dancing with this love sick Suzanne, who I desperately wanted to turn off, I
couldn’t shut my mouth.
misinterpreted my actions. She assumed that since I was singing a love song, I
was singing specifically to her, that she was being serenaded. Suzanne didn’t
understand that when there was music I just had to sing and couldn’t be muted no
matter how hard I tried to squeeze shut the vocal chords.
“I am so in love with you,” Suzanne once
again cooed in my ear.
was unable to reciprocate that emotion in the slightest, but I kept on singing
even though I knew the collateral damage it was causing.
most ladies left that social evening with a smile glowing upon their backs, Suzanne
left with a glowing in her heart. That glow glimmered for some time but would never
generated a reciprocal response from me. She waited for a phone call that never
came and hoped for a knocking upon her door that never occurred.
And now I see Suzanne climbing the
steps at city hall. She stops to gaze at our human tree of wonder. She listens
to our music. We of the human Christmas tree are actually a choir – a poor one
I admit – comprised of downtrodden folk of the city. Standing on the ninth
branch, I’m as downtrodden and defeated as most. But I can sing better than any
I am the tenor on the ninth branch.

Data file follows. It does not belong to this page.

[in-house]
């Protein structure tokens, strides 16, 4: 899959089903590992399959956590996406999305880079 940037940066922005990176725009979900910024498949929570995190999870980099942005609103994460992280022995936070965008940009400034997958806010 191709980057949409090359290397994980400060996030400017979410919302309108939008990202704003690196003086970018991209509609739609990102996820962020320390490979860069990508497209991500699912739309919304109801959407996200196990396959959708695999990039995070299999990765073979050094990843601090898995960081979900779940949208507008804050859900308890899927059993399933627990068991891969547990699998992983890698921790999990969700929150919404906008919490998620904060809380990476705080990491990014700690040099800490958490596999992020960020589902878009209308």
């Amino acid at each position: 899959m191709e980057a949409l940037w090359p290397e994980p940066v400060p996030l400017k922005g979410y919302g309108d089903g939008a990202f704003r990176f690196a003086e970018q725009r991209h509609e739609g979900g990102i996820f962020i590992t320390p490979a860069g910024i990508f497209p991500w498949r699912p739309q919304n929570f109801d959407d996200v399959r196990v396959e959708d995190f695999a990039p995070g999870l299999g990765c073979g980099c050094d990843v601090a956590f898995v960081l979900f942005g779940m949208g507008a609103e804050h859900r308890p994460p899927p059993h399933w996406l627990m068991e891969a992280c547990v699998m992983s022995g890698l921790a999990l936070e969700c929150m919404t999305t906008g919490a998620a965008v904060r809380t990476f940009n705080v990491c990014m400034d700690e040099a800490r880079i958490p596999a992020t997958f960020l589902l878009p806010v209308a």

The human Christmas tree is a
project of the city’s Mayor who brings together the homeless and at-risk folk
and offers us a paying job: to sing Christmas carols between noon and one p.m.
every weekday throughout December. We also sing from five to seven on Wednesday
through Saturday nights.
Battery operated red lights flicker
on and off at the top of our white tuques, adding some glitter to our
night-time performances. On Christmas Eve we will compete with the downtown
churches, trying to draw away their midnight worshippers. I am out of work, out
of luck, and pretty well out of chances to get back on my proverbial feet, but
this Christmas time gig makes me feel almost like a regular guy again.
I watch Suzanne closely. She slowly
climbs a few steps, pausing at each branch while absorbing the music. She is
getting nearer to my branch. I sing as powerfully as I can. My voice is the one
thing I have left. I don’t need to focus on the sheet music. I know these
carols by heart and I focus all my energy upon performing just for Suzanne.
We are not a good choir by any
stretch of imagination but the Mayor’s “On Your Feet Again” program is making a